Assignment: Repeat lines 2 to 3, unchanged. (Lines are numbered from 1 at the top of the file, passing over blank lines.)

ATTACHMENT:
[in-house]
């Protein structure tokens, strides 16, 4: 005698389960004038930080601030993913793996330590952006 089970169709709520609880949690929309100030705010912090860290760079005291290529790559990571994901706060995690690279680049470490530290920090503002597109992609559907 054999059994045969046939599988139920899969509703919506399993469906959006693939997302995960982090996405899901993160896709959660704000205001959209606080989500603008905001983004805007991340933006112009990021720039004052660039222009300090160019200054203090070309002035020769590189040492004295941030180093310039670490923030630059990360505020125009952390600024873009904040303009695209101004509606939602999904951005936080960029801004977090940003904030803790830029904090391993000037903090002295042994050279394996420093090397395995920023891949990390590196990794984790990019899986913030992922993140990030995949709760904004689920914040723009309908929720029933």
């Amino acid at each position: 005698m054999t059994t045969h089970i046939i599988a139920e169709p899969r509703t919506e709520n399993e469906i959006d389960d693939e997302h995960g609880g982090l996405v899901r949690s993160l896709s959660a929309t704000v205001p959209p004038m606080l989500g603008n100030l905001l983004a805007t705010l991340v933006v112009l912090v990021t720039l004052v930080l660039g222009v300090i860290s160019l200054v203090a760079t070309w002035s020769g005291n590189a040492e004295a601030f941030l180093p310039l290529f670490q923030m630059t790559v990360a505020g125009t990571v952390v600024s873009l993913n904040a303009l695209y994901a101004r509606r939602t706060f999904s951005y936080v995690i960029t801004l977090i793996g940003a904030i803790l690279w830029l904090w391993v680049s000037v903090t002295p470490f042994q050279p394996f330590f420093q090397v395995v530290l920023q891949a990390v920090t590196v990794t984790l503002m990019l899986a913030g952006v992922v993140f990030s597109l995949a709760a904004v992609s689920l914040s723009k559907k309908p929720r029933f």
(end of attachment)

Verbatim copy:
């Protein structure tokens, strides 16, 4: 005698389960004038930080601030993913793996330590952006 089970169709709520609880949690929309100030705010912090860290760079005291290529790559990571994901706060995690690279680049470490530290920090503002597109992609559907 054999059994045969046939599988139920899969509703919506399993469906959006693939997302995960982090996405899901993160896709959660704000205001959209606080989500603008905001983004805007991340933006112009990021720039004052660039222009300090160019200054203090070309002035020769590189040492004295941030180093310039670490923030630059990360505020125009952390600024873009904040303009695209101004509606939602999904951005936080960029801004977090940003904030803790830029904090391993000037903090002295042994050279394996420093090397395995920023891949990390590196990794984790990019899986913030992922993140990030995949709760904004689920914040723009309908929720029933």
């Amino acid at each position: 005698m054999t059994t045969h089970i046939i599988a139920e169709p899969r509703t919506e709520n399993e469906i959006d389960d693939e997302h995960g609880g982090l996405v899901r949690s993160l896709s959660a929309t704000v205001p959209p004038m606080l989500g603008n100030l905001l983004a805007t705010l991340v933006v112009l912090v990021t720039l004052v930080l660039g222009v300090i860290s160019l200054v203090a760079t070309w002035s020769g005291n590189a040492e004295a601030f941030l180093p310039l290529f670490q923030m630059t790559v990360a505020g125009t990571v952390v600024s873009l993913n904040a303009l695209y994901a101004r509606r939602t706060f999904s951005y936080v995690i960029t801004l977090i793996g940003a904030i803790l690279w830029l904090w391993v680049s000037v903090t002295p470490f042994q050279p394996f330590f420093q090397v395995v530290l920023q891949a990390v920090t590196v990794t984790l503002m990019l899986a913030g952006v992922v993140f990030s597109l995949a709760a904004v992609s689920l914040s723009k559907k309908p929720r029933f």